Another interesting point is that the compact Edgun bull pup is less than 762 mms long so is a pistol by definition but it does not look like a pistol. It is not a restricted airgun under the PCP Order in Council because my recollection is that it excluded pistols and neither is it a restricted airgun under the Firearms Amendment Act 2012 because it does not look like a pistol. It looks like a short PCP bull pup that is a pistol by definition. So you could import one without a permit  if you wanted to.
A Ranchero PCP pistol would be a restricted airgun because it does look like a pistol.
It may not be as deadly as a short Edgun or as accurate or they both may be equal.

((( THE ABOVE PARAGRAPH IS NOT CORRECT SEE DEFINITION OF PISTOL - RELATES TO FIREARMS>>>>
!!!!!!!!!!!!!!!!!!!!!!!!!!!!!!!!!!!!Maybe not see argument hereafter!!!!!!!!!!!!!!!!!!!!!!!!!!!!!!!

Life will go on much the same and for most of us air gunning will go on just the same unless you want an airgun that looks like a submachine gun and what would you want that for. (Bank robberies maybe)

And yes; Akzle is like that and long may he be so.

I had better check up and see if something has changed regarding PCP pistols.

 Akzle, I think the big hurdle will be the Customs Officers and Arms Officers who will get it wrong.

 

« Last Edit: September 11, 2013, 06:06:36 AM by Novagun »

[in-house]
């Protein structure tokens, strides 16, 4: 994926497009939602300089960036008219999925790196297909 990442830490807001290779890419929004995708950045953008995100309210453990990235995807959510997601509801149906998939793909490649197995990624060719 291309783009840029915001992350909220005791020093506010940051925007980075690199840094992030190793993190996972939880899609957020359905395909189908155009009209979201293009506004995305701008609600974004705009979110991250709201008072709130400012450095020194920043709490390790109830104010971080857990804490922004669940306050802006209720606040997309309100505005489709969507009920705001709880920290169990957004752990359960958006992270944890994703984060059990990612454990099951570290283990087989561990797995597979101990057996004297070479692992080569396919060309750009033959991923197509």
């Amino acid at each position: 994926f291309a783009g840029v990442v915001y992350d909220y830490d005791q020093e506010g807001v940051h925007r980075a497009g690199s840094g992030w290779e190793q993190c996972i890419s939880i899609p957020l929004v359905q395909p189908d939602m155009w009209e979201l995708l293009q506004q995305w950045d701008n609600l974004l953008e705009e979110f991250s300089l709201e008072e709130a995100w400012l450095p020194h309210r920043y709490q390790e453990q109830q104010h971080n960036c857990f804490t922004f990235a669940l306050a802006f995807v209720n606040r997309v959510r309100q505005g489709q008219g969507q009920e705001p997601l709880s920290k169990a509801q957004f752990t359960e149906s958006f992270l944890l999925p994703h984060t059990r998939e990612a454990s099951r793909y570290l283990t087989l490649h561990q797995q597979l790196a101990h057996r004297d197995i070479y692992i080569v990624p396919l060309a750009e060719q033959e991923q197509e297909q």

Offline Wingman

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Re: Importing airguns
« Reply #12 on: September 10, 2013, 07:31:09 PM »

Another interesting point is that the compact Edgun bull pup is less than 762mms long so is a pistol by definition but it does not look like a pistol. It is not a restricted airgun under the PCP Order in Council because my recollection is that it excluded pistols and neither is it a restricted airgun under the Firearms Amendment Act 2012 because it does not look like a pistol. It looks like a short PCP bull pup that is a pistol by definition. So you could import one without a permit  if you wanted to.

Incorrect.. you do need a import permit to import one and they are not defined as a pistol.
I went through this all in depth with my AO and the Wellington boys when setting up as a dealer, there is also a section in the pistol definition that states that a pistol is designed to be fired with one hand. The bullpup is not. It is clearly a short PCP rifle like many others available in nz such as the FX verminator, Crosman pistols with stocks and several BSA carbines that all fall into the under 762mm but are on the NZ register as PCP rifles not pistols.
The Edgun is on the NZ import registration as a PCP Rifle and will require an Import permit and a FAL to own.
This is not a grey area, If you dont have an FAL you cant buy a Matador in NZ.
The Veles pistol however I can sell to anyone over the age of 18, just dont put a shoulder stock on it or you will be breaking the law. Go figure.


Offline Novagun

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Re: Importing airguns
« Reply #13 on: September 10, 2013, 07:44:15 PM »
Yes Wingman correct.